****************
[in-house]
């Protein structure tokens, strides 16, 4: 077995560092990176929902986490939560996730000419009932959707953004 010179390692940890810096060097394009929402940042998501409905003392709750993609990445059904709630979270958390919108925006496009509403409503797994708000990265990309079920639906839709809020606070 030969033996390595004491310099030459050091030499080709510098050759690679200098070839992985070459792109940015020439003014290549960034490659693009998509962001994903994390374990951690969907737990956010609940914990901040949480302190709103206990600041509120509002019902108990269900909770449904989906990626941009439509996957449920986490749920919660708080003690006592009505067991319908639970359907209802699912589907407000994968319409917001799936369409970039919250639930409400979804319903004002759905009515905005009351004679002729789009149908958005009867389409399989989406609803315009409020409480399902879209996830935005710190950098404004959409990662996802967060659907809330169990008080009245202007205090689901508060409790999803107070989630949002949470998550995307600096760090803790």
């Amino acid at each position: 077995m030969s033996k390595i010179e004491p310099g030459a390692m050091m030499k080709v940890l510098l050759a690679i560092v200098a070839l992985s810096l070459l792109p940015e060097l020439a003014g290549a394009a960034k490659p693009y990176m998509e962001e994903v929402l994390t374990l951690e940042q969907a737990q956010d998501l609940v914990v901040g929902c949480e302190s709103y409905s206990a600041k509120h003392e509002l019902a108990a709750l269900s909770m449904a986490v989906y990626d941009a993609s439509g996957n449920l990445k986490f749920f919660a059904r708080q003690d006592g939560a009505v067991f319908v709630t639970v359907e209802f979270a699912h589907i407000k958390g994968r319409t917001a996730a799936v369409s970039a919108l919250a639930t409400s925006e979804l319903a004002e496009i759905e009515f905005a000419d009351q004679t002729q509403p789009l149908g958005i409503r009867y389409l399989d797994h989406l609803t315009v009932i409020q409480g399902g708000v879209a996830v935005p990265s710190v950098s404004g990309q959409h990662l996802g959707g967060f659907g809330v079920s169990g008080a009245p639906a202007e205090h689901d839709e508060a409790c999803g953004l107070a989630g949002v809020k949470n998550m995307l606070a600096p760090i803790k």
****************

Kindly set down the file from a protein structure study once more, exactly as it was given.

[in-house]
């Protein structure tokens, strides 16, 4: 077995560092990176929902986490939560996730000419009932959707953004 010179390692940890810096060097394009929402940042998501409905003392709750993609990445059904709630979270958390919108925006496009509403409503797994708000990265990309079920639906839709809020606070 030969033996390595004491310099030459050091030499080709510098050759690679200098070839992985070459792109940015020439003014290549960034490659693009998509962001994903994390374990951690969907737990956010609940914990901040949480302190709103206990600041509120509002019902108990269900909770449904989906990626941009439509996957449920986490749920919660708080003690006592009505067991319908639970359907209802699912589907407000994968319409917001799936369409970039919250639930409400979804319903004002759905009515905005009351004679002729789009149908958005009867389409399989989406609803315009409020409480399902879209996830935005710190950098404004959409990662996802967060659907809330169990008080009245202007205090689901508060409790999803107070989630949002949470998550995307600096760090803790």
């Amino acid at each position: 077995m030969s033996k390595i010179e004491p310099g030459a390692m050091m030499k080709v940890l510098l050759a690679i560092v200098a070839l992985s810096l070459l792109p940015e060097l020439a003014g290549a394009a960034k490659p693009y990176m998509e962001e994903v929402l994390t374990l951690e940042q969907a737990q956010d998501l609940v914990v901040g929902c949480e302190s709103y409905s206990a600041k509120h003392e509002l019902a108990a709750l269900s909770m449904a986490v989906y990626d941009a993609s439509g996957n449920l990445k986490f749920f919660a059904r708080q003690d006592g939560a009505v067991f319908v709630t639970v359907e209802f979270a699912h589907i407000k958390g994968r319409t917001a996730a799936v369409s970039a919108l919250a639930t409400s925006e979804l319903a004002e496009i759905e009515f905005a000419d009351q004679t002729q509403p789009l149908g958005i409503r009867y389409l399989d797994h989406l609803t315009v009932i409020q409480g399902g708000v879209a996830v935005p990265s710190v950098s404004g990309q959409h990662l996802g959707g967060f659907g809330v079920s169990g008080a009245p639906a202007e205090h689901d839709e508060a409790c999803g953004l107070a989630g949002v809020k949470n998550m995307l606070a600096p760090i803790k």